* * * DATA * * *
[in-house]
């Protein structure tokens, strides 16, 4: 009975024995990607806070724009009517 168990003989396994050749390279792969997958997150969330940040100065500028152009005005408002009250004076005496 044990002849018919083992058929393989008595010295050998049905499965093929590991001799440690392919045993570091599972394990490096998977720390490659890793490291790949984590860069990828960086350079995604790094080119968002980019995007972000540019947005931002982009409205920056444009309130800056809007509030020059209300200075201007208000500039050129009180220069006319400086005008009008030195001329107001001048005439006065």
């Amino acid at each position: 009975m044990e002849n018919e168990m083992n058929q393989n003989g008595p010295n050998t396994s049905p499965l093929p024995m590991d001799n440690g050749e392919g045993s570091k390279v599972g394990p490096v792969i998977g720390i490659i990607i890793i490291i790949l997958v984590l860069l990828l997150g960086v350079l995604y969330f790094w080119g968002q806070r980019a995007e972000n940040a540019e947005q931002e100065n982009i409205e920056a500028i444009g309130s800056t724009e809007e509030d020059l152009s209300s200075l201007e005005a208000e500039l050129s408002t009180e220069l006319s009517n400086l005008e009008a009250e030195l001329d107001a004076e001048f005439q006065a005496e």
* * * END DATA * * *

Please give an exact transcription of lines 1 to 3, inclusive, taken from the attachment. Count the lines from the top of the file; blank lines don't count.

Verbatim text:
[in-house]
């Protein structure tokens, strides 16, 4: 009975024995990607806070724009009517 168990003989396994050749390279792969997958997150969330940040100065500028152009005005408002009250004076005496 044990002849018919083992058929393989008595010295050998049905499965093929590991001799440690392919045993570091599972394990490096998977720390490659890793490291790949984590860069990828960086350079995604790094080119968002980019995007972000540019947005931002982009409205920056444009309130800056809007509030020059209300200075201007208000500039050129009180220069006319400086005008009008030195001329107001001048005439006065």
């Amino acid at each position: 009975m044990e002849n018919e168990m083992n058929q393989n003989g008595p010295n050998t396994s049905p499965l093929p024995m590991d001799n440690g050749e392919g045993s570091k390279v599972g394990p490096v792969i998977g720390i490659i990607i890793i490291i790949l997958v984590l860069l990828l997150g960086v350079l995604y969330f790094w080119g968002q806070r980019a995007e972000n940040a540019e947005q931002e100065n982009i409205e920056a500028i444009g309130s800056t724009e809007e509030d020059l152009s209300s200075l201007e005005a208000e500039l050129s408002t009180e220069l006319s009517n400086l005008e009008a009250e030195l001329d107001a004076e001048f005439q006065a005496e």